Spring is finally here, and social distancing recommendations along with Governor Ned Lamont’s Stay Safe at Home executive order has made many people extra excited for the warm weather this year. Gardening is great whether you’ve always had a green thumb or you’re looking to find exciting new hobbies at home.
If you want to garden, but suffer from joint pain, it can stop you from doing what you love. Gardening can feel debilitating for those with arthritis, knee replacements, previous ankle injuries or back pain. It also can be frustrating if you’re not as limber as you used to be. When planting one tomato plant might make you feel like you’ve planted an acre, what can you do?
1. Plant a Container Garden
By keeping your plants in containers limits bending that can bother back injuries, knee injuries and a number of other pain problems. Container gardens can also be planted in locations where you could use a chair for easier reach.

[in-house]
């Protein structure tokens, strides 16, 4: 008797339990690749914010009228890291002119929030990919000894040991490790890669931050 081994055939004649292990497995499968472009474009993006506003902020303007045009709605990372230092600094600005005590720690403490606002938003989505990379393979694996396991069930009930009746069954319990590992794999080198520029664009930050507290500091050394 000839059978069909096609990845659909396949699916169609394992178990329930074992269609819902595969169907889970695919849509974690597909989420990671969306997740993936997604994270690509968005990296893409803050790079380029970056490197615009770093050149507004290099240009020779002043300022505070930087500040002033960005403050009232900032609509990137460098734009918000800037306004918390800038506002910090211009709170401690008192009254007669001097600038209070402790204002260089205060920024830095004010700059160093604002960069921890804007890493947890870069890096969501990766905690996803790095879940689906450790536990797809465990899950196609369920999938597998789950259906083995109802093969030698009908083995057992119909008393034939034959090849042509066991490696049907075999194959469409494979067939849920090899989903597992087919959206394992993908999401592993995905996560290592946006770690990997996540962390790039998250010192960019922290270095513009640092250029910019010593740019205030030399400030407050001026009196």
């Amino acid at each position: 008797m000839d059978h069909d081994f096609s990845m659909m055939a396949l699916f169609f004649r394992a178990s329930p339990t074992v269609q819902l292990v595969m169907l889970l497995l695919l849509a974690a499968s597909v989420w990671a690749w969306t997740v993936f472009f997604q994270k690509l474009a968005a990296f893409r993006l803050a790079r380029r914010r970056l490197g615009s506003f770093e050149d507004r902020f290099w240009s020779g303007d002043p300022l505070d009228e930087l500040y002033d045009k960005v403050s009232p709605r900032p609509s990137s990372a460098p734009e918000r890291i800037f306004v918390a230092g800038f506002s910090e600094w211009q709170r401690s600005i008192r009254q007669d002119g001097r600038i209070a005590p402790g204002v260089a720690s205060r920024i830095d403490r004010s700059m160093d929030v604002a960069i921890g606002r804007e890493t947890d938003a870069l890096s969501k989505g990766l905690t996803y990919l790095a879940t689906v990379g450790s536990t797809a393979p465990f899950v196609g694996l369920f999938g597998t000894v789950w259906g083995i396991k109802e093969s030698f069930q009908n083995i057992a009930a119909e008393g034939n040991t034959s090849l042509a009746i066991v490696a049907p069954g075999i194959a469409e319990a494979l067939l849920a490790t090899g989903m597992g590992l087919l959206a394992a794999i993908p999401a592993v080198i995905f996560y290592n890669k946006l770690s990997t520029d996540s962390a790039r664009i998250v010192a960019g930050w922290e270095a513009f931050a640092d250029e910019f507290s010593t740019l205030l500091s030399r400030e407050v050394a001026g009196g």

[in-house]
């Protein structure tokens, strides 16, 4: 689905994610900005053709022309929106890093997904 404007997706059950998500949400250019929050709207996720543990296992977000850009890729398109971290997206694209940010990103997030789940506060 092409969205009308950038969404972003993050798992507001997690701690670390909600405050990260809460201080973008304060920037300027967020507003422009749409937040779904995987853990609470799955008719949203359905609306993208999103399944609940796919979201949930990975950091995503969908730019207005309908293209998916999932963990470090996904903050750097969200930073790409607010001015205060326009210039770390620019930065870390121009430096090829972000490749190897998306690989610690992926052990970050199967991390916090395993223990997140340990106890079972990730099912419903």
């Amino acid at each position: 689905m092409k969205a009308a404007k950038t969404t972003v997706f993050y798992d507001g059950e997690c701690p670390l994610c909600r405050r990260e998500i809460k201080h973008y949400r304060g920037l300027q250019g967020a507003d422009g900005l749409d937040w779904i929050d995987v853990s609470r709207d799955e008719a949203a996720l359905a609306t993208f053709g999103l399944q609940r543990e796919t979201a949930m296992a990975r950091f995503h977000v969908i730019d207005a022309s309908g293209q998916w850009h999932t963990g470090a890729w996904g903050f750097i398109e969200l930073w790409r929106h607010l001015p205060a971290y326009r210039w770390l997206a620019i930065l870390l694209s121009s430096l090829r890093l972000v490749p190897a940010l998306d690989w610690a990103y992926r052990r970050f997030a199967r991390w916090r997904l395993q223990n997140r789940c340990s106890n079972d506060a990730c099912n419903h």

2. Planting Raised Flower Beds
Raised flower beds literally bring the soil closer to you for easier access. If building a new bed, make it narrow enough so you can reach into the middle of it. Also, allow enough space between beds so you can walk easily between them.
Fun Fact: Raised beds also improve drainage.
3. Gardening With Ergonomic Tools
There are MANY items on the market now that can help make your gardening life much easier and less painful. Ergonomic tools are great for people with arthritis because of their easy grip support.
4. Watering Aids
Consider the grip of a watering can when buying a new one – does your wrist have to bend down towards the pinky side of your wrist? Look for a watering can that allows you to keep your wrist in a neutral position. If buying a new nozzle for a hose, look for an easy to grip nozzle.
Fun Fact: One gallon of water weighs about 8 pounds, so weigh your options [pun intended!] of carrying a watering can versus dragging a hose.
5. Kneeler or Seat
A kneeler is a nice tool that gives you padding for your knees and arm rests to push off when trying to stand up after weeding. Some kneelers also have a bench to sit on when you get tired, all in one package.
If you have any further questions about how you can garden without causing pain to your body, contact ECRC for a consultation.
Fun Fact: Physician referral is not required for a physical therapy consultation!